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Heatmap case studies
Heat maps are a powerful tool, but don’t just take our word for it: here is a selection of case studies and success stories to get you inspired.
Last updated2 Feb 2022
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A 5-minute fix that improved conversion by 40%
The context: Taskworld is a project management solution that relies on its sign-up page to convert leads into users and customers. The team wanted to understand how people were interacting with the page and find opportunities for improvement, so they placed a heat map on it:
What the heatmap analysis revealed: the click map revealed three issues. Can you spot them?
Under-used CTA: despite the page being specifically for first-time users, the main ‘sign up’ CTA got clicked less than the ‘sign in’ link (where the red blob is, at the bottom)
Field drop-off: each of the five mandatory fields got progressively less attention, giving people several opportunities to abandon the page before completing the process
Timezone blocker: the mandatory Select Time Zone field was getting bypassed
The results: in just 5 minutes, Taskworld removed the ‘sign in’ option, re-organized the page around one CTA, and simplified the fields from five to just ONE: the email id. And with this, conversion rate increased by 40% and drop-offs in the process were reduced by 4.5%.
...quite good for a 5-minute job!
→ Read the full case study
Understanding how to optimize a homepage for sign-ups
The context: The team at Bannersnack, an online banner maker & design tool, had been using web analytics tools (think Google Analytics) to track and measure traffic, but didn’t have a very clear picture of how people were actually interacting with the website—which meant they didn’t know where to start to improve conversions.
What the heatmap analysis revealed: a set of heatmaps placed on the homepage indicated that people were interacting with additional page elements more than with the main CTA:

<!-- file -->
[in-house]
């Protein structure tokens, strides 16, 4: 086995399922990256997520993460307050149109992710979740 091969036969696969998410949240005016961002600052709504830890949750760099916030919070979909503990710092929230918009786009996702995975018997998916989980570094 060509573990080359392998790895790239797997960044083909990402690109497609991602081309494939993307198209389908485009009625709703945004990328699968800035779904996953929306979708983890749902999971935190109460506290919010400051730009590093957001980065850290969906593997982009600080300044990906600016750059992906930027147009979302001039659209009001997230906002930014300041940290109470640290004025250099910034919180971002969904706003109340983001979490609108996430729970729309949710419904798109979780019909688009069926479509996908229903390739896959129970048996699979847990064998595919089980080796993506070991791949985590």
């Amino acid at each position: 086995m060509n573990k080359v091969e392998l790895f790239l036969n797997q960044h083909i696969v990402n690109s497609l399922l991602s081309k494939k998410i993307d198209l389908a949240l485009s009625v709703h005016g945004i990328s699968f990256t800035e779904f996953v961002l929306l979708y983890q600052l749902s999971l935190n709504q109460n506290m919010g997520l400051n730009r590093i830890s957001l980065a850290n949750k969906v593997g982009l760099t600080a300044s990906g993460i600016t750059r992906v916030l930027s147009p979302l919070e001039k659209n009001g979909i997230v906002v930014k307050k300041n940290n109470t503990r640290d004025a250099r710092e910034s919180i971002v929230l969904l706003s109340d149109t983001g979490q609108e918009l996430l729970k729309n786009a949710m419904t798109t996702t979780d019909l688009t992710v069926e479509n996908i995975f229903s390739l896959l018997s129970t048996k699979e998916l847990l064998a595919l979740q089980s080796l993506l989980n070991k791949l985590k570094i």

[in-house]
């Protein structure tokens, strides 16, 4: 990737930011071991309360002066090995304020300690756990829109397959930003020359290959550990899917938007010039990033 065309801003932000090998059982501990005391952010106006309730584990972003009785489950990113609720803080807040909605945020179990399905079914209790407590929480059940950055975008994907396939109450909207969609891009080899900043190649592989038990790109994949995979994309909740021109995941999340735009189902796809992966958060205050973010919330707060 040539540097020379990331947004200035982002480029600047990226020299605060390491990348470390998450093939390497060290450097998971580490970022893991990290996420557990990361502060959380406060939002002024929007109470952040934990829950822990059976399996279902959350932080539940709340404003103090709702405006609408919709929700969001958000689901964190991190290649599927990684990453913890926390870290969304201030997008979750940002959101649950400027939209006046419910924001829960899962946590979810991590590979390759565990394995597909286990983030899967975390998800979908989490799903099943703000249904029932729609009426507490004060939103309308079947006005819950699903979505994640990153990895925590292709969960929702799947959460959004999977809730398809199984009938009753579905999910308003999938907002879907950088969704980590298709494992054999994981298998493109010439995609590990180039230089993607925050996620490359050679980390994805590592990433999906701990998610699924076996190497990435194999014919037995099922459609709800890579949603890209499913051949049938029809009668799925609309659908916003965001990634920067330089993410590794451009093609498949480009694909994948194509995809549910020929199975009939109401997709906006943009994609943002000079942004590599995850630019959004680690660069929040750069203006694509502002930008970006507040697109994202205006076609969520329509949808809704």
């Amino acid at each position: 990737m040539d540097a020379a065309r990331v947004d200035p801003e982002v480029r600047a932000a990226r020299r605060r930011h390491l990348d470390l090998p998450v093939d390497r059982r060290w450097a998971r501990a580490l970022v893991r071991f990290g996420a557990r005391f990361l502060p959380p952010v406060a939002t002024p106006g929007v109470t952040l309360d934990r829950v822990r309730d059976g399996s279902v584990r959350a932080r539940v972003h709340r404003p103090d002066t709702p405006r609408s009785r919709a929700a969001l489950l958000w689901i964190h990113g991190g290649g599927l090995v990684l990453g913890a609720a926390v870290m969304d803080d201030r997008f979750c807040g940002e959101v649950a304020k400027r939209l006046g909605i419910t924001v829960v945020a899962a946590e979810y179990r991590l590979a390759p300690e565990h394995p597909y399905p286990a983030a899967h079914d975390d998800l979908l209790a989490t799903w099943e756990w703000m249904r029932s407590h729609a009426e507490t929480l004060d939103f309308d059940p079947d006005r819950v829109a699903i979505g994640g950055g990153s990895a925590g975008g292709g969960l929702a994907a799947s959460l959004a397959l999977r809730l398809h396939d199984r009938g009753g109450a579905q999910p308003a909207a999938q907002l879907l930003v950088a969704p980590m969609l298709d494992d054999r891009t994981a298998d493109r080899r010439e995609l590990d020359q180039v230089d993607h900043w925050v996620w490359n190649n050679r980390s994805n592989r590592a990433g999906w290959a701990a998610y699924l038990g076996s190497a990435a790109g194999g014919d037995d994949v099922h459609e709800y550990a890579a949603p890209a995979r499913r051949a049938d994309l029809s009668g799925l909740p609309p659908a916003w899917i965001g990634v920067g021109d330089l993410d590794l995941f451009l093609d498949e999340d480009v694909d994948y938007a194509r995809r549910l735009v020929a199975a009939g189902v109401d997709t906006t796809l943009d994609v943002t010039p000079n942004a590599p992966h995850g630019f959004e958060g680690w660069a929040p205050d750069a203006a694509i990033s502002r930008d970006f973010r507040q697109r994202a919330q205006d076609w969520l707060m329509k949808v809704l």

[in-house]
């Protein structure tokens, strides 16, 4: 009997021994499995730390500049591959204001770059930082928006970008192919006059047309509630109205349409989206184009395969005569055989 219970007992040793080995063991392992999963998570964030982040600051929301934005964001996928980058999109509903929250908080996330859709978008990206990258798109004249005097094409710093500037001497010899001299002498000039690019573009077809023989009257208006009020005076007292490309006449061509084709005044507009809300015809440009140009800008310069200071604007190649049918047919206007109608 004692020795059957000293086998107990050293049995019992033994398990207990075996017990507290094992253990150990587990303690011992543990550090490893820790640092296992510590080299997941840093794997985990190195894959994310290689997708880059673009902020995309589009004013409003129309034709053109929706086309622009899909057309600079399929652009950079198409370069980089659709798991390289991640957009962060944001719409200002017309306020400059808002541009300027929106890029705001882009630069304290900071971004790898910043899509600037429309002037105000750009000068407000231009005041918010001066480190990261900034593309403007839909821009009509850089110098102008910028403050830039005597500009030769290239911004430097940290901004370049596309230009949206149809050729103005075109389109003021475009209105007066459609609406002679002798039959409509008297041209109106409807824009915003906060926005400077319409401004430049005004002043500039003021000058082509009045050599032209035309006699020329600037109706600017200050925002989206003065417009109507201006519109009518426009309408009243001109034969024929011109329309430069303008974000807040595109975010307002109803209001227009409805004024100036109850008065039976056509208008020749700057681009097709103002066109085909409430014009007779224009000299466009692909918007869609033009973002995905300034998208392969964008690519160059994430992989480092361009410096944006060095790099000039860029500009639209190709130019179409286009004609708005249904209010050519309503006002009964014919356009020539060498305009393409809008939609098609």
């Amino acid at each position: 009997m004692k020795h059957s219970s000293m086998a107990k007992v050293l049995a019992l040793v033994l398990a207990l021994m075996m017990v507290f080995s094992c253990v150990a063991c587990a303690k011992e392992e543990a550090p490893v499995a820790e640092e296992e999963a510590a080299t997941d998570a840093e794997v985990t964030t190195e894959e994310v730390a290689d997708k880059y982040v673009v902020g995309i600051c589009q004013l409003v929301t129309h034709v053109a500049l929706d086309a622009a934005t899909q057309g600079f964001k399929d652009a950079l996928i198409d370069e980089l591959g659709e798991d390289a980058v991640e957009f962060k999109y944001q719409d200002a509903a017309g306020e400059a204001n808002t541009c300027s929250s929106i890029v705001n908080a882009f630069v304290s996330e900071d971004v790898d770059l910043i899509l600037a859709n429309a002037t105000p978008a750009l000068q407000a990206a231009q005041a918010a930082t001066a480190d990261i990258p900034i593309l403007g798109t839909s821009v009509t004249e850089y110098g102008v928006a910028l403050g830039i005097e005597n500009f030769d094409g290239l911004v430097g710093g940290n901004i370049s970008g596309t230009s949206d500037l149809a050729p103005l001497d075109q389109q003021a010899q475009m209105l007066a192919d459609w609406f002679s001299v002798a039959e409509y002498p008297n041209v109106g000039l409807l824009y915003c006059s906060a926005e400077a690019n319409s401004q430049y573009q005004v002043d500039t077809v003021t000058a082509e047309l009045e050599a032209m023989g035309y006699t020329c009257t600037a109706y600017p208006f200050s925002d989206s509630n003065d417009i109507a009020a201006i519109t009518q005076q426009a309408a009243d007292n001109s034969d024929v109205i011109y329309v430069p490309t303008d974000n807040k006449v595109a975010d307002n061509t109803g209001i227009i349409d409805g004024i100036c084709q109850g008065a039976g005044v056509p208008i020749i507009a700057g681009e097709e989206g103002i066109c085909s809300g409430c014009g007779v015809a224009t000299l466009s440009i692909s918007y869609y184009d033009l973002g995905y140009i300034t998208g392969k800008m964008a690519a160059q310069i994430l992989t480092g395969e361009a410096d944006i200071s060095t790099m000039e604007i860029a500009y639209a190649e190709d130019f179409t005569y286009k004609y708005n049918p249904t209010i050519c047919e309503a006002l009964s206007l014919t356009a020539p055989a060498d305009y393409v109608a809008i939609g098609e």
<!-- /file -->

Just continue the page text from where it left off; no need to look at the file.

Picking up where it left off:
The results: based on the top-level insight, the team ran a test using a bigger CTA button and extra contrast—and increased sign-ups by 25% in the process.
→ Read the full story
Improving landing pages through data and A/B testing
The context: Netherlands-based CCV Shop creates and hosts online storefronts to help over 17,000 entrepreneurs run their e-commerce stores. CCV Shop generates leads through landing pages, so the UX team wanted to understand their prospective customers better and make data-informed changes to increase conversions.
What the analysis revealed: CCV Shop used heatmaps to see the big picture of how customers were behaving on the main landing pages—where they were clicking in aggregate, how far they scrolled, and what the interaction with various page elements looked like:
They paired heatmaps with other behavior tools, particularly session recordings, to really zoom into individual behavior on the landing pages and get a clearer context of the behavior they were seeing in the heatmaps; they also started seeing small bugs and issues that needed fixing.
The results: combining the information they received from heatmaps and other sources, CCV Shop could formulate testable hypotheses, run A/B tests, and implement successful changes. Through the process, they increased the conversion rate on their marketing website by 38%, from 1.3% to 1.8%—which got them really close to reaching their 2% conversion goal.
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Increasing mobile conversion rate by 63%
The context: UK-based digital agency Epiphany was tasked with improving the website of their client Time4sleep, an online retailer of beds and bedroom furniture with 200,000+ sessions/month and a large mobile audience.
What the analysis revealed: the team used heatmaps in combination with other tools, such as Google Analytics, Recordings, and Polls (more on this below), to paint a complete picture of how people interacted with the website. Data collected from these sources helped them formulate a specific diagnosis: the existing category pages were not helping people find what they needed, and a new page structure was required.
The heatmap on the left shows what the mobile category page used to look like. See the gradual change in color? It means people tended to scroll really deep down the page, but this was not a good thing: visitors were scrolling not because they enjoyed the content, but because they could not find what they were looking for.
The heatmap confirmed what data from other sources was telling Epiphany, and the team re-organized the page with a new filtering system at the top. That’s the heatmap on the right: in comparison, now far fewer people are scrolling to the bottom because they are finding what they needed very quickly at the top of the page.
The results: with this and other changes that involved separate SEO, CRO, design, content, and PR teams, Epiphany tested different versions of the page and achieved an overall increase in conversion rate of +19.7%. But the real focus was mobile usage: and there, Epiphany gave Time4Sleep an impressive +63% increase in mobile conversion rate.
→ Read the full story on Hotjar's blog